Las Vegas Sun

January 21, 2018

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United Way redistributing wealth to local charities

Where precedent ruled, allocations now based on study of community needs


Leila Navidi

Dan Goulet, president and chief executive of United Way of Southern Nevada, has some tough decisions to make in rearranging the way the organization’s distributes funding for charities. A total of $2.1 million will be cut from 20 organizations over a two-year period.

The Las Vegas Valley’s wealthiest private supporter of social service programs has changed the way it hands out money, making a tough transition that will cut a total of $2.1 million from 20 organizations over a two-year period.

The United Way of Southern Nevada is redirecting that money to target what it sees as the community’s most pressing needs. In the past it had often funded many of the same organizations year after year.

Dan Goulet, director of the local United Way, says the change is “a major shift” that took time and lots of research. He began warning organizations seeking support from the United Way that this would happen way back in 2003. In that year and then in 2007, two studies identified three main needs in Southern Nevada: financial stability for more people, better education for children and expanded health care. The idea is to repeat the studies about every three years, support work in areas the studies identify, and reach measurable goals during the next decade. So funding requests aimed at those needs now are given higher priority, Goulet said.

Goulet’s organization will hand out $11 million in donations to organizations around the valley this year. It also manages $24 million in government funds, including a program that provides affordable childcare to low-income families.

About half of the $11 million is already spoken for because donors can give money with instructions on how it should be spent. Then there’s as much as $2 million that Goulet says will go to “emergency needs” that have intensified due to the current economic downturn — shelter and food, for example.

The end result: about $3.5 million is affected by the new funding policy.

The shift will also impact how United Way raises money in the future, because it will seek donations aimed at the community’s main needs.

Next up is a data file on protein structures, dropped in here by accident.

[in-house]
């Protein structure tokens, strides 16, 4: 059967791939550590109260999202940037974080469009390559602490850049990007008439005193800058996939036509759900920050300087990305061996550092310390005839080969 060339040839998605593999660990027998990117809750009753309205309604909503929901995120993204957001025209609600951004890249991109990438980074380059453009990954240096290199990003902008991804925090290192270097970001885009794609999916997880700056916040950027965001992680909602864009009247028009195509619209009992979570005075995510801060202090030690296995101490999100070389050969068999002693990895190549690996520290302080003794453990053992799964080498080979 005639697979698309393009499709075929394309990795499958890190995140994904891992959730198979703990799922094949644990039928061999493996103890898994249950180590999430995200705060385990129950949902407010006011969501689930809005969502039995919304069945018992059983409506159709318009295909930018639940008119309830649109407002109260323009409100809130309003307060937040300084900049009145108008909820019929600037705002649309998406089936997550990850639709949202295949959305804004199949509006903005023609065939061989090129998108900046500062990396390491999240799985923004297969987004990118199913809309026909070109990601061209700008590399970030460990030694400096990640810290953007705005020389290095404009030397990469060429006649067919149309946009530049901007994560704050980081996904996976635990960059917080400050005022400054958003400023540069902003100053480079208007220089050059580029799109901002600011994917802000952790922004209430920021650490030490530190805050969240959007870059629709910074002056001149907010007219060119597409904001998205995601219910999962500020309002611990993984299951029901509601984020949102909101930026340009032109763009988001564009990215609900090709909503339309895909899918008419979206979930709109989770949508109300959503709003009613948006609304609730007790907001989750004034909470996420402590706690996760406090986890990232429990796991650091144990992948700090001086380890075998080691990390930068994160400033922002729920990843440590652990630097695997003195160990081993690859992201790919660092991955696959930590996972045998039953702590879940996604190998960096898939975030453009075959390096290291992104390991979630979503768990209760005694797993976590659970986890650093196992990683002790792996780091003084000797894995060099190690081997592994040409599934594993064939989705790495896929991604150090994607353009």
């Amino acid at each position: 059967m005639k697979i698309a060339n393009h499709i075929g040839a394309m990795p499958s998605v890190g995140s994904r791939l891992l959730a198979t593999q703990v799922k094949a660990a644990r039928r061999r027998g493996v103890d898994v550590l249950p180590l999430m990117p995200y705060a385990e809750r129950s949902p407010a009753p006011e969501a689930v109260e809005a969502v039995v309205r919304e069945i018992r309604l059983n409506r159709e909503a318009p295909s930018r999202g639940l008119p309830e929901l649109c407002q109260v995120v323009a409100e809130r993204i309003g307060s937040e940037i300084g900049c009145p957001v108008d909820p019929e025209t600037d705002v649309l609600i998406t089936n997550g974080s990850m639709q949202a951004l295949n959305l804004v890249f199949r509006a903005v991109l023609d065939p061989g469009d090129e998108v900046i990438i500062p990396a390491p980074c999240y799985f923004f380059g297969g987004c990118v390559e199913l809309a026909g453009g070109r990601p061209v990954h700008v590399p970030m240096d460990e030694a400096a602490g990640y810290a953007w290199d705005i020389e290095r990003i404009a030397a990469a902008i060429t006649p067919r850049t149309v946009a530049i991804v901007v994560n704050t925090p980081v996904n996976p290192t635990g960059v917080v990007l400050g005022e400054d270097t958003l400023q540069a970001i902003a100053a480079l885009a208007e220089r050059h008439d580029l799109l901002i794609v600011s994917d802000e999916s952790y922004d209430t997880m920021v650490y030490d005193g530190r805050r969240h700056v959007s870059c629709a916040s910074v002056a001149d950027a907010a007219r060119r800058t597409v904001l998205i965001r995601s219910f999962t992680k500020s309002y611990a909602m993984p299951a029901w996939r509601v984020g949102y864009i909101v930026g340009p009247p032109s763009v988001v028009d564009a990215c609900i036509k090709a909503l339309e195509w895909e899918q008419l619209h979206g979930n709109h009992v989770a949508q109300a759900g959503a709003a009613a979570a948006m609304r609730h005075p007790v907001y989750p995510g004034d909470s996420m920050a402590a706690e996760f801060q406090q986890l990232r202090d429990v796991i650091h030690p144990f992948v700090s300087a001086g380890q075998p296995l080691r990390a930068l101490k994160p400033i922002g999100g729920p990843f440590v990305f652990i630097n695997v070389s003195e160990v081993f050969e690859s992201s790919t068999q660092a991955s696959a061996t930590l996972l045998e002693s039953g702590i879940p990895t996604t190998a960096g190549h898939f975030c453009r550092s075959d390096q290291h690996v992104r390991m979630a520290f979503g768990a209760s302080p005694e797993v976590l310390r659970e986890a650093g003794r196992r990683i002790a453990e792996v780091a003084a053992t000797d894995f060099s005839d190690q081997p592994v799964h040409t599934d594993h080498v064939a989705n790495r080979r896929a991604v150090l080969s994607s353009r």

Goulet launched this new era in September, cutting back $300,000, a 15 percent reduction for the organizations affected. There will be $800,000 more in cuts come July, followed by $1 million worth of cuts in 2009.

Goulet points out that organizations hit by the cuts can apply for funds to support programs in the three categories identified. He also says the drop in funding should not come as a surprise to those organizations because the local United Way has been talking about the anticipated change since the 2003 Southern Nevada Community Assessment study.

Back then, only a year into his assignment at the local United Way, Goulet told the Sun: “For the last 8 to 10 years, agencies would come to us and say ... ‘You’ve funded us before, here’s what we need this year.’ The problem is, we’ve been putting Band-Aids on things, without looking at the root causes.”

Similar processes were launched in several other states as far back as 1998, he says.

Whether or not these changes are good may depend on whom you ask.

“Usually people who think it’s not a good idea are those affected by the cuts,” says Linda Lera Randle-El, director of Straight from the Streets, an organization that works with the homeless and doesn’t receive United Way funds.

Lera Randle-El has worked around nonprofit groups in the valley for 25 years. “Years back,” she says, “funding was very incestuous.”

United Way’s new outlook on funding amounts to “rearranging comfort levels,” but the change was needed, she said. With the economy in such bad shape this year, smart choices about how donations are spent are “extremely important,” she notes.

One example of where the United Way wants to put more money is in programs that give low-income people free help preparing tax returns and seeking earned income tax credits. Goulet says he funded 18 such programs this past tax season, up from four programs the year before. That brought back an estimated $1.2 million to the community in earned income tax credits.

One organization that got funding from United Way for years is the Boys & Girls Club of Las Vegas.

Jim Richards is new to the valley, having taken over in January as president of the local Boys & Girls Club.

He says the Boys & Girls Clubs of Las Vegas and Henderson got a combined amount of $460,000 in 2006-2007 and now receive $196,000. At the same time, he expects to apply for more money under the new funding regime.

“You hope the services you provide are reflected in their needs assessment,” he says.

Richards spent 30 years with Boys & Girls Clubs in San Francisco and Los Angeles, places where he saw similar changes in United Way funding.

“It’s a useful shift ... at some point you have to draw a line in the sand and try and be more objective,” he says. Richards notes that the valley’s demographics are different from what they were 10 years ago and that new people bring new needs.

Under this system, however, the studies on which the funding decisions are based are critical, Richards warned.

“You run the risk of getting the assessment wrong. But hopefully you’ve thought it through and it’s not skewed.”

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